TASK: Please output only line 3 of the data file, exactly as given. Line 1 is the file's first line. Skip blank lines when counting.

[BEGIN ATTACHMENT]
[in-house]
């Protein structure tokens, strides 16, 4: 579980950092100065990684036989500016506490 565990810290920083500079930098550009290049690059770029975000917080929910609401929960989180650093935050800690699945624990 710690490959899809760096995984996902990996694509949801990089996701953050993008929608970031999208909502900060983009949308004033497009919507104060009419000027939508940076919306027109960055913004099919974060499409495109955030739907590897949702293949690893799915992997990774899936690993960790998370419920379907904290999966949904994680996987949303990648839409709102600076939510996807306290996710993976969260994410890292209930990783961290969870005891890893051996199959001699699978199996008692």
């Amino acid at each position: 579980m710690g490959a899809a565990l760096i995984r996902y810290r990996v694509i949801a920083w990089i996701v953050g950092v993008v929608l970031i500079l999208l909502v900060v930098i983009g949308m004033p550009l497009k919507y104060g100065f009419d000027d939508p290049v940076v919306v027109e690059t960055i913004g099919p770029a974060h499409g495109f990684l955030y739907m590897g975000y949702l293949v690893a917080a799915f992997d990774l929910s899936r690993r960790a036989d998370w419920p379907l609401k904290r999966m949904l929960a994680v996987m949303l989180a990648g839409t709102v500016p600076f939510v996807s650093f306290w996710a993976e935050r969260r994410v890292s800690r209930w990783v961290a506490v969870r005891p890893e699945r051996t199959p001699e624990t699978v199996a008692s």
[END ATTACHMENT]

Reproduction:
């Amino acid at each position: 579980m710690g490959a899809a565990l760096i995984r996902y810290r990996v694509i949801a920083w990089i996701v953050g950092v993008v929608l970031i500079l999208l909502v900060v930098i983009g949308m004033p550009l497009k919507y104060g100065f009419d000027d939508p290049v940076v919306v027109e690059t960055i913004g099919p770029a974060h499409g495109f990684l955030y739907m590897g975000y949702l293949v690893a917080a799915f992997d990774l929910s899936r690993r960790a036989d998370w419920p379907l609401k904290r999966m949904l929960a994680v996987m949303l989180a990648g839409t709102v500016p600076f939510v996807s650093f306290w996710a993976e935050r969260r994410v890292s800690r209930w990783v961290a506490v969870r005891p890893e699945r051996t199959p001699e624990t699978v199996a008692s």